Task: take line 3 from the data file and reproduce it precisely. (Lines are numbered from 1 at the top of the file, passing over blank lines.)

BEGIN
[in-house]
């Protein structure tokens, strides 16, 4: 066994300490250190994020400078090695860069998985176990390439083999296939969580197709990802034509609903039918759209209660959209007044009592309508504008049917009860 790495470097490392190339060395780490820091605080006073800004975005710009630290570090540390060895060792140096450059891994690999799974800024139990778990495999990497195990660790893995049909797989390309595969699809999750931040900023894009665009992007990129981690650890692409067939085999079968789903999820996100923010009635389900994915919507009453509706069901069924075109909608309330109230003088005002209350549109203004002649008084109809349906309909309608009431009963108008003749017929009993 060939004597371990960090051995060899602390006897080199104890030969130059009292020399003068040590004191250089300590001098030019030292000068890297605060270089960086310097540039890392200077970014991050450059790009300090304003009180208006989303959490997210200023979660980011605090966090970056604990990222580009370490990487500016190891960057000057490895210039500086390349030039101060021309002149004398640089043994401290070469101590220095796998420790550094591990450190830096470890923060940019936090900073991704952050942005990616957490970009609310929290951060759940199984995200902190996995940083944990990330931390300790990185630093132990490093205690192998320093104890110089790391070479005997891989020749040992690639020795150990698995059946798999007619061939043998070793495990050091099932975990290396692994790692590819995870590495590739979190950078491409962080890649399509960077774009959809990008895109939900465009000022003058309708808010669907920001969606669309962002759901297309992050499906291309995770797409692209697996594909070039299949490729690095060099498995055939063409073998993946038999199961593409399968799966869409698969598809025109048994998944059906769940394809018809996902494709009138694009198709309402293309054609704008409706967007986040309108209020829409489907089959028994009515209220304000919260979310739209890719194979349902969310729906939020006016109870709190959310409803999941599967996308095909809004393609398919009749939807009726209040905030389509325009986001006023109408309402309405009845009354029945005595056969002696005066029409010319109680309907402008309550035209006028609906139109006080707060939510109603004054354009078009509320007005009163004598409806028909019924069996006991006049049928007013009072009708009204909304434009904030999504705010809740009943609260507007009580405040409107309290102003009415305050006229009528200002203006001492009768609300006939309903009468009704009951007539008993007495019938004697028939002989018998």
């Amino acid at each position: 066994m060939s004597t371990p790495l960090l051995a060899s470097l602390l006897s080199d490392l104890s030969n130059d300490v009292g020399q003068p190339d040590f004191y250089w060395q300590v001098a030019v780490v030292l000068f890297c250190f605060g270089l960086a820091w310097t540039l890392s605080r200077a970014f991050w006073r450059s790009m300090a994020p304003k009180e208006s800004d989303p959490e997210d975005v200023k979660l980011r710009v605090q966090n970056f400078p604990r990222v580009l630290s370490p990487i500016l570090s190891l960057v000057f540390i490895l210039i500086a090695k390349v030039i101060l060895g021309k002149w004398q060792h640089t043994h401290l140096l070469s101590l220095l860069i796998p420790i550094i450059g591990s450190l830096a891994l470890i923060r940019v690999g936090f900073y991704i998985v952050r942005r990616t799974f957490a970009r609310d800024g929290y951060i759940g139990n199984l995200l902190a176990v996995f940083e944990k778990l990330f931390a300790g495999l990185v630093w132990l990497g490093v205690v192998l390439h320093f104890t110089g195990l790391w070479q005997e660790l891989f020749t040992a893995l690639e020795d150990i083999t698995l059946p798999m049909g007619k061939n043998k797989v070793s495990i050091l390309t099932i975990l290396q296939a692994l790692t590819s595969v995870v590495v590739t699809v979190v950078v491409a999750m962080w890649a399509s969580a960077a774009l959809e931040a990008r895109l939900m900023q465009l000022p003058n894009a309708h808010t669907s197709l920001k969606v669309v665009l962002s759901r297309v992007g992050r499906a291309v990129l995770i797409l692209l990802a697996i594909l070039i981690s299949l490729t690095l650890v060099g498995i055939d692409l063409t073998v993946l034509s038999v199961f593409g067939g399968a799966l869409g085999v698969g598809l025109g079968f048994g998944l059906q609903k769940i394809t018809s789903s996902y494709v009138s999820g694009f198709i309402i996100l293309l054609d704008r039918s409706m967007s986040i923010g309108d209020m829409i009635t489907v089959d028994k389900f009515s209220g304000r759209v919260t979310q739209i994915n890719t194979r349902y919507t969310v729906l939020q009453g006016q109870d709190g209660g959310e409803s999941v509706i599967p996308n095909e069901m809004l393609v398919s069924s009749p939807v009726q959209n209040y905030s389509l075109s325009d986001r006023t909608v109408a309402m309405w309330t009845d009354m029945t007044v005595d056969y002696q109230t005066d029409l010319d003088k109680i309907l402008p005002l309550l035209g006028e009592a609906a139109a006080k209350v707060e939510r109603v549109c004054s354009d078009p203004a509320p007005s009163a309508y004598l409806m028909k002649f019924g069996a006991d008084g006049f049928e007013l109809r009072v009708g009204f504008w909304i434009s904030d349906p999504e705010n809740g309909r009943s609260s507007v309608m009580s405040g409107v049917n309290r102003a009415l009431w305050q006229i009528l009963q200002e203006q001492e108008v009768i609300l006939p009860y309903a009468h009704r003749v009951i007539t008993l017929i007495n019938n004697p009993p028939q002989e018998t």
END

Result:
């Amino acid at each position: 066994m060939s004597t371990p790495l960090l051995a060899s470097l602390l006897s080199d490392l104890s030969n130059d300490v009292g020399q003068p190339d040590f004191y250089w060395q300590v001098a030019v780490v030292l000068f890297c250190f605060g270089l960086a820091w310097t540039l890392s605080r200077a970014f991050w006073r450059s790009m300090a994020p304003k009180e208006s800004d989303p959490e997210d975005v200023k979660l980011r710009v605090q966090n970056f400078p604990r990222v580009l630290s370490p990487i500016l570090s190891l960057v000057f540390i490895l210039i500086a090695k390349v030039i101060l060895g021309k002149w004398q060792h640089t043994h401290l140096l070469s101590l220095l860069i796998p420790i550094i450059g591990s450190l830096a891994l470890i923060r940019v690999g936090f900073y991704i998985v952050r942005r990616t799974f957490a970009r609310d800024g929290y951060i759940g139990n199984l995200l902190a176990v996995f940083e944990k778990l990330f931390a300790g495999l990185v630093w132990l990497g490093v205690v192998l390439h320093f104890t110089g195990l790391w070479q005997e660790l891989f020749t040992a893995l690639e020795d150990i083999t698995l059946p798999m049909g007619k061939n043998k797989v070793s495990i050091l390309t099932i975990l290396q296939a692994l790692t590819s595969v995870v590495v590739t699809v979190v950078v491409a999750m962080w890649a399509s969580a960077a774009l959809e931040a990008r895109l939900m900023q465009l000022p003058n894009a309708h808010t669907s197709l920001k969606v669309v665009l962002s759901r297309v992007g992050r499906a291309v990129l995770i797409l692209l990802a697996i594909l070039i981690s299949l490729t690095l650890v060099g498995i055939d692409l063409t073998v993946l034509s038999v199961f593409g067939g399968a799966l869409g085999v698969g598809l025109g079968f048994g998944l059906q609903k769940i394809t018809s789903s996902y494709v009138s999820g694009f198709i309402i996100l293309l054609d704008r039918s409706m967007s986040i923010g309108d209020m829409i009635t489907v089959d028994k389900f009515s209220g304000r759209v919260t979310q739209i994915n890719t194979r349902y919507t969310v729906l939020q009453g006016q109870d709190g209660g959310e409803s999941v509706i599967p996308n095909e069901m809004l393609v398919s069924s009749p939807v009726q959209n209040y905030s389509l075109s325009d986001r006023t909608v109408a309402m309405w309330t009845d009354m029945t007044v005595d056969y002696q109230t005066d029409l010319d003088k109680i309907l402008p005002l309550l035209g006028e009592a609906a139109a006080k209350v707060e939510r109603v549109c004054s354009d078009p203004a509320p007005s009163a309508y004598l409806m028909k002649f019924g069996a006991d008084g006049f049928e007013l109809r009072v009708g009204f504008w909304i434009s904030d349906p999504e705010n809740g309909r009943s609260s507007v309608m009580s405040g409107v049917n309290r102003a009415l009431w305050q006229i009528l009963q200002e203006q001492e108008v009768i609300l006939p009860y309903a009468h009704r003749v009951i007539t008993l017929i007495n019938n004697p009993p028939q002989e018998t």